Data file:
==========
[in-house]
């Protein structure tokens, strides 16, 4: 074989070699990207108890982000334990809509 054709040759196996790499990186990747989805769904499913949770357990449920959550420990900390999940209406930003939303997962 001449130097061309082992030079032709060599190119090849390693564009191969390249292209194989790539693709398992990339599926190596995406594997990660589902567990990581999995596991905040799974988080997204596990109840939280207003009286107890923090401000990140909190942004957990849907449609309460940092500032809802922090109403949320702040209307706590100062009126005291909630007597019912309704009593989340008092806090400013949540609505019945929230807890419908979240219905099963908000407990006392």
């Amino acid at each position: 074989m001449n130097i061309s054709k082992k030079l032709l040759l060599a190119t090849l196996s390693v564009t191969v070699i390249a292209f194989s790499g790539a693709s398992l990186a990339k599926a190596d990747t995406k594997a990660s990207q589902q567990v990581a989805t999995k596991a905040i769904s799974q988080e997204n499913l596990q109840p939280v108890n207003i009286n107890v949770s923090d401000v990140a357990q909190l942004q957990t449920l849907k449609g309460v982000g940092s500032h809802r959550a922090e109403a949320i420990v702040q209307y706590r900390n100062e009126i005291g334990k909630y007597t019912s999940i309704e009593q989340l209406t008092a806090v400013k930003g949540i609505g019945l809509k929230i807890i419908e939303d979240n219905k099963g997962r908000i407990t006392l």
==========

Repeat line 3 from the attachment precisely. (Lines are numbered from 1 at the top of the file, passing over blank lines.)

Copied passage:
């Amino acid at each position: 074989m001449n130097i061309s054709k082992k030079l032709l040759l060599a190119t090849l196996s390693v564009t191969v070699i390249a292209f194989s790499g790539a693709s398992l990186a990339k599926a190596d990747t995406k594997a990660s990207q589902q567990v990581a989805t999995k596991a905040i769904s799974q988080e997204n499913l596990q109840p939280v108890n207003i009286n107890v949770s923090d401000v990140a357990q909190l942004q957990t449920l849907k449609g309460v982000g940092s500032h809802r959550a922090e109403a949320i420990v702040q209307y706590r900390n100062e009126i005291g334990k909630y007597t019912s999940i309704e009593q989340l209406t008092a806090v400013k930003g949540i609505g019945l809509k929230i807890i419908e939303d979240n219905k099963g997962r908000i407990t006392l």